Soils can be enriched with nutrients to grow strong, healthy grass for livestock to consume. Many of the nutrients transfer to your plate when you eat meat, or the fruits, vegetables and grains harvested.
In recent years, the agriculture community has emphasized the importance of testing soil composition, then improving the chemistry. Farmers may do this by adding nutrients to the soil or to the solution that waters the field.
“Not only can you grow more food, but it’ll be healthier. And in turn, you might not have to add supplements to your cattle’s food,” Bledsoe, a plant physiologist, said. “By investing a little bit more in your soil, you can get a better benefit.”
The effects of phosphorus
Grass tetany, a fatal disorder in cattle, is related to low magnesium in a cow’s diet.
In previous work, Bledsoe and colleagues found soil must have adequate phosphorus levels for magnesium to reach the leaves of tall fescue.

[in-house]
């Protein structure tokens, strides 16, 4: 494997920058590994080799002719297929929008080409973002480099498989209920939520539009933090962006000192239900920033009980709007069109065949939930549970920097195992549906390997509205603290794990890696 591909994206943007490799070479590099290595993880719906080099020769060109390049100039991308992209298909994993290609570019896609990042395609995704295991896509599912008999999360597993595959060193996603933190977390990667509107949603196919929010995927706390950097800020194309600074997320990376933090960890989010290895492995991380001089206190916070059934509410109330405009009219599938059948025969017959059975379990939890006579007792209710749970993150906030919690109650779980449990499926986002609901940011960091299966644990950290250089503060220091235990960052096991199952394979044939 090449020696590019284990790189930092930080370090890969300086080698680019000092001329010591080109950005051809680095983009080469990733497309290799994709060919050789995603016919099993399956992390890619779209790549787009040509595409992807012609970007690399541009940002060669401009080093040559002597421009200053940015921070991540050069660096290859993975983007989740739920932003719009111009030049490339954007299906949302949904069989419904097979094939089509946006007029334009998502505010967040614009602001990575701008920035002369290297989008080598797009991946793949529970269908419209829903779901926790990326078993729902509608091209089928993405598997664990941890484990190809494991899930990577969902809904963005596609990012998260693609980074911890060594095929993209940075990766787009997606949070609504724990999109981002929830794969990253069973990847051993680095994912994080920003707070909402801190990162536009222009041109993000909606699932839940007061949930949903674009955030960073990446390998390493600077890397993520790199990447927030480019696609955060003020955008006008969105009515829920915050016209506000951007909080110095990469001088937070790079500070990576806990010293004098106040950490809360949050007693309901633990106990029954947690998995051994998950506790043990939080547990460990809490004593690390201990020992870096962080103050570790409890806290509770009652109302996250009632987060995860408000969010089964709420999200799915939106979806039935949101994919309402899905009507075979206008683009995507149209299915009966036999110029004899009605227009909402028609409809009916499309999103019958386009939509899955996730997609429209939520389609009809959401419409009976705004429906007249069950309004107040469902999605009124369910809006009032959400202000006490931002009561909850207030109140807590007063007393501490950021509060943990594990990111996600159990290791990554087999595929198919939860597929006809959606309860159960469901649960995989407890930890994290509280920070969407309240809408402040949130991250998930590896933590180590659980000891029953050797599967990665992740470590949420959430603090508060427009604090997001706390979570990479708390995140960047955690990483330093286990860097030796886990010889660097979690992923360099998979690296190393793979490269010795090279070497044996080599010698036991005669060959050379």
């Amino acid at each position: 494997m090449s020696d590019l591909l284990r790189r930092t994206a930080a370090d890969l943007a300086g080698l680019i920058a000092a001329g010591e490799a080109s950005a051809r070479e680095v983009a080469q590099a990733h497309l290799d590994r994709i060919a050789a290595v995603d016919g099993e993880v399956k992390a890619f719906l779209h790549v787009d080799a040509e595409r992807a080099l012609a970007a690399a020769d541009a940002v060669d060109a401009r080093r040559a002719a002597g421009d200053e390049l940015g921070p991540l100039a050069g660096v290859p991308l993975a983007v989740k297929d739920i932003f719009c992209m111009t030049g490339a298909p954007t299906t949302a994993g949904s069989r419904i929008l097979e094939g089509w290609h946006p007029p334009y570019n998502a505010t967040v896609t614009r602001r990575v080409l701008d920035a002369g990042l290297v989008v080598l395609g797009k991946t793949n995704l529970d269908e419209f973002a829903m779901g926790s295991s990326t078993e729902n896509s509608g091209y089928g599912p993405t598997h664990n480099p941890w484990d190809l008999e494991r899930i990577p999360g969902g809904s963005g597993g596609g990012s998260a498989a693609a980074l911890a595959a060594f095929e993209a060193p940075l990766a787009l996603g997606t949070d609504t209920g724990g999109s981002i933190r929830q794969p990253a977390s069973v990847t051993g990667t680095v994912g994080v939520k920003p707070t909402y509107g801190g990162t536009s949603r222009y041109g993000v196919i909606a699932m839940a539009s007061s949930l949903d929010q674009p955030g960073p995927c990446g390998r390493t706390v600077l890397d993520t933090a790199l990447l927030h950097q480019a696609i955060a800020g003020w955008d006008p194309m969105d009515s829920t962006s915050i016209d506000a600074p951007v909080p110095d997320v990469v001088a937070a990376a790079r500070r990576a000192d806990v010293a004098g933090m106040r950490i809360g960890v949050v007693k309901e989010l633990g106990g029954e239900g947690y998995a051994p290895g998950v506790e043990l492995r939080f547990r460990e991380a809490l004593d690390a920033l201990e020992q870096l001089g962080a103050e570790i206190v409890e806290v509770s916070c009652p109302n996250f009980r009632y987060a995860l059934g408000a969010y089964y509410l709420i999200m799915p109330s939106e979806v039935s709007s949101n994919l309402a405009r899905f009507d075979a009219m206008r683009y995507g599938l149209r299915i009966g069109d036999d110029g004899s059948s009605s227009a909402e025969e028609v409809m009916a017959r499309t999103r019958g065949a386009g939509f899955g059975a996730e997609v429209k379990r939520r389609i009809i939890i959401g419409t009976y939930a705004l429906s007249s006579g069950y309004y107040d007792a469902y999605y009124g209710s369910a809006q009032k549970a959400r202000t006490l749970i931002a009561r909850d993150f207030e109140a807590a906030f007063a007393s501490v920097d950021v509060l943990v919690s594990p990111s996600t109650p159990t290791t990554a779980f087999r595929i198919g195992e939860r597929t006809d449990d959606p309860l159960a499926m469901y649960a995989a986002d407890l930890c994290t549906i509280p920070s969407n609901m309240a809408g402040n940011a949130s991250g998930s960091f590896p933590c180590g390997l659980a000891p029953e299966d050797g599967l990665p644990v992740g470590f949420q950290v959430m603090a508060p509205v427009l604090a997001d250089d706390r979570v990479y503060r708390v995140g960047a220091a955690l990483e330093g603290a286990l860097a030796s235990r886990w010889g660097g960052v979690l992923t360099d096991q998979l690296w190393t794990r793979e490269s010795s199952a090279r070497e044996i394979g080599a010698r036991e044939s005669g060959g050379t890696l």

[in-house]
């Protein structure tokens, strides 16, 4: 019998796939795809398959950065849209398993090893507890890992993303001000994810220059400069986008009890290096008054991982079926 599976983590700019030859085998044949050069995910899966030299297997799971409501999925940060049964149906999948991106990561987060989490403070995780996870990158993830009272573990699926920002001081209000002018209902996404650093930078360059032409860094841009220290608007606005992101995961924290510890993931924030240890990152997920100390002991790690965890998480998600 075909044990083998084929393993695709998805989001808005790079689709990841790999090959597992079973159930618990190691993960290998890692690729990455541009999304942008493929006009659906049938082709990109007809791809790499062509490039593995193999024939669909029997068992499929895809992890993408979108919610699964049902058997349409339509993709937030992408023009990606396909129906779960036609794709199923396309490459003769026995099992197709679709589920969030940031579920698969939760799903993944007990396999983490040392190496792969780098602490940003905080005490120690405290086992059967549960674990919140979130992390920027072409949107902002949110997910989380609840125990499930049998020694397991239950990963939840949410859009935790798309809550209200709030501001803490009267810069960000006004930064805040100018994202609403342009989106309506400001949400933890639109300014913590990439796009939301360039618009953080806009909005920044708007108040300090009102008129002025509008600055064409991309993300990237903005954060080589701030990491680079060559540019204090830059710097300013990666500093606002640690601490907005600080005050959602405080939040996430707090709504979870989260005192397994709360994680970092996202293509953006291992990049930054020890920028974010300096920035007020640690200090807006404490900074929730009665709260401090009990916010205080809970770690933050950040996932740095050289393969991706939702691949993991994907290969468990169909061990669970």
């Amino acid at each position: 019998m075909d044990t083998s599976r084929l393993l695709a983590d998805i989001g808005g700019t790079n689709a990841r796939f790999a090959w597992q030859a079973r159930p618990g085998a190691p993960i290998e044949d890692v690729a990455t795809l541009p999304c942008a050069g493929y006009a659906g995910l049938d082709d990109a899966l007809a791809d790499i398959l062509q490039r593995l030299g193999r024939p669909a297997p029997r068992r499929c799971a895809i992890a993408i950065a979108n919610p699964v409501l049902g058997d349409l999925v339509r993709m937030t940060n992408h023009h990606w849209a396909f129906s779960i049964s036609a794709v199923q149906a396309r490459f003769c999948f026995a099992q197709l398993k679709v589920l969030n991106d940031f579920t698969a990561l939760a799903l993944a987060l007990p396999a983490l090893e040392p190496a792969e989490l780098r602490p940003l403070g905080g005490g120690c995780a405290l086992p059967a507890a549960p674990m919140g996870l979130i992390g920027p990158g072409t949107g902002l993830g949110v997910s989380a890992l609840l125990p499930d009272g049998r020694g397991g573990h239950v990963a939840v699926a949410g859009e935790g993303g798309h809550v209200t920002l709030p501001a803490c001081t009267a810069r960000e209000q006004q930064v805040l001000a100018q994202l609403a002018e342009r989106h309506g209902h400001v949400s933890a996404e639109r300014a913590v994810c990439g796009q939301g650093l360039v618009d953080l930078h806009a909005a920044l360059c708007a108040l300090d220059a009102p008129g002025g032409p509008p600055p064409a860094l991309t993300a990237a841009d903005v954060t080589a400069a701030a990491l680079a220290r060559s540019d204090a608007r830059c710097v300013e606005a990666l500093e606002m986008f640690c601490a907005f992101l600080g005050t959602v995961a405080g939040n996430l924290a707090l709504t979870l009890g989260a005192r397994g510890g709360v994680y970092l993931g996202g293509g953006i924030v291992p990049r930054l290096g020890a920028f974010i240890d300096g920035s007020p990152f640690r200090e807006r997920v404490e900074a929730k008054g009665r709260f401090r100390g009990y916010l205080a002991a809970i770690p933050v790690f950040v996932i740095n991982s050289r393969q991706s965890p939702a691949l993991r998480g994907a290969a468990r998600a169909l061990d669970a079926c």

“The Ozarks has acidic soils, which means our phosphorus levels are low,” she explained. “Grass tetany is more of an issue in our tall fescue pastures than in many other places.”
In her role, Bledsoe mentors students in agronomy and horticulture. Her interest in soil health and nutrition serves as a springboard for a broad range of students to jump into research, she noted.
Her projects dig in many different directions – garlic, microgreens and fescue to name a few. At the root of each, she sees a commonality.
“We’re trying to help local producers have healthier soils and healthier forage production, so they can have fewer issues with their cattle,” Bledsoe said.